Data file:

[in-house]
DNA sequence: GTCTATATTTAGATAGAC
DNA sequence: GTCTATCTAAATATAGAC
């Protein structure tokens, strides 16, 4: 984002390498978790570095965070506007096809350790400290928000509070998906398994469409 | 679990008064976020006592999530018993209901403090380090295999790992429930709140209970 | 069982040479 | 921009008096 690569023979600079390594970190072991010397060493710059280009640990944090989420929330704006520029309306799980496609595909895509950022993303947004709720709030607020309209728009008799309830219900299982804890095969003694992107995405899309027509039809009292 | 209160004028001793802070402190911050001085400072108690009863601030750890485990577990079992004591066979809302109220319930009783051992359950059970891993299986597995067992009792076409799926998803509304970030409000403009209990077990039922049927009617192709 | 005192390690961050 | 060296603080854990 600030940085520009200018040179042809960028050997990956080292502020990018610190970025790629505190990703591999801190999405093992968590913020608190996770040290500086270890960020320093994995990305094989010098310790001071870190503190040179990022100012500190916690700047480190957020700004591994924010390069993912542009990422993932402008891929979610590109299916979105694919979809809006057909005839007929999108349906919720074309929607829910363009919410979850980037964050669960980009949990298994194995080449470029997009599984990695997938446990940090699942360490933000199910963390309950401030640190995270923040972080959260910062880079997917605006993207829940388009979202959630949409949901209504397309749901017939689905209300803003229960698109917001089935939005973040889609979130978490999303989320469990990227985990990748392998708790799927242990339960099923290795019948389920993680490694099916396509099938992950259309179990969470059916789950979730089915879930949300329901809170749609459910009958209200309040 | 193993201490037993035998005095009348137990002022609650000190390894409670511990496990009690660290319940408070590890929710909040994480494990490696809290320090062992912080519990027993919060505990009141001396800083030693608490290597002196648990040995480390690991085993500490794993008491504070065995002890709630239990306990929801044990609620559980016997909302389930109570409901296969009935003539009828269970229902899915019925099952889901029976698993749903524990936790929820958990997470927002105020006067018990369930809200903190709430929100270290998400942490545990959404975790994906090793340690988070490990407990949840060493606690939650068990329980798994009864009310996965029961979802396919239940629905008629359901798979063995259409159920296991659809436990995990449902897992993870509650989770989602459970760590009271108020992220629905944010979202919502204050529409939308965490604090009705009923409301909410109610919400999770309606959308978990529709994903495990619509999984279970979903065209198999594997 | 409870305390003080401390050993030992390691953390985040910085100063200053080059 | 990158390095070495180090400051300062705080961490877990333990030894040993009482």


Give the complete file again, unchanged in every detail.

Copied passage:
[in-house]
DNA sequence: GTCTATATTTAGATAGAC
DNA sequence: GTCTATCTAAATATAGAC
């Protein structure tokens, strides 16, 4: 984002390498978790570095965070506007096809350790400290928000509070998906398994469409 | 679990008064976020006592999530018993209901403090380090295999790992429930709140209970 | 069982040479 | 921009008096 690569023979600079390594970190072991010397060493710059280009640990944090989420929330704006520029309306799980496609595909895509950022993303947004709720709030607020309209728009008799309830219900299982804890095969003694992107995405899309027509039809009292 | 209160004028001793802070402190911050001085400072108690009863601030750890485990577990079992004591066979809302109220319930009783051992359950059970891993299986597995067992009792076409799926998803509304970030409000403009209990077990039922049927009617192709 | 005192390690961050 | 060296603080854990 600030940085520009200018040179042809960028050997990956080292502020990018610190970025790629505190990703591999801190999405093992968590913020608190996770040290500086270890960020320093994995990305094989010098310790001071870190503190040179990022100012500190916690700047480190957020700004591994924010390069993912542009990422993932402008891929979610590109299916979105694919979809809006057909005839007929999108349906919720074309929607829910363009919410979850980037964050669960980009949990298994194995080449470029997009599984990695997938446990940090699942360490933000199910963390309950401030640190995270923040972080959260910062880079997917605006993207829940388009979202959630949409949901209504397309749901017939689905209300803003229960698109917001089935939005973040889609979130978490999303989320469990990227985990990748392998708790799927242990339960099923290795019948389920993680490694099916396509099938992950259309179990969470059916789950979730089915879930949300329901809170749609459910009958209200309040 | 193993201490037993035998005095009348137990002022609650000190390894409670511990496990009690660290319940408070590890929710909040994480494990490696809290320090062992912080519990027993919060505990009141001396800083030693608490290597002196648990040995480390690991085993500490794993008491504070065995002890709630239990306990929801044990609620559980016997909302389930109570409901296969009935003539009828269970229902899915019925099952889901029976698993749903524990936790929820958990997470927002105020006067018990369930809200903190709430929100270290998400942490545990959404975790994906090793340690988070490990407990949840060493606690939650068990329980798994009864009310996965029961979802396919239940629905008629359901798979063995259409159920296991659809436990995990449902897992993870509650989770989602459970760590009271108020992220629905944010979202919502204050529409939308965490604090009705009923409301909410109610919400999770309606959308978990529709994903495990619509999984279970979903065209198999594997 | 409870305390003080401390050993030992390691953390985040910085100063200053080059 | 990158390095070495180090400051300062705080961490877990333990030894040993009482």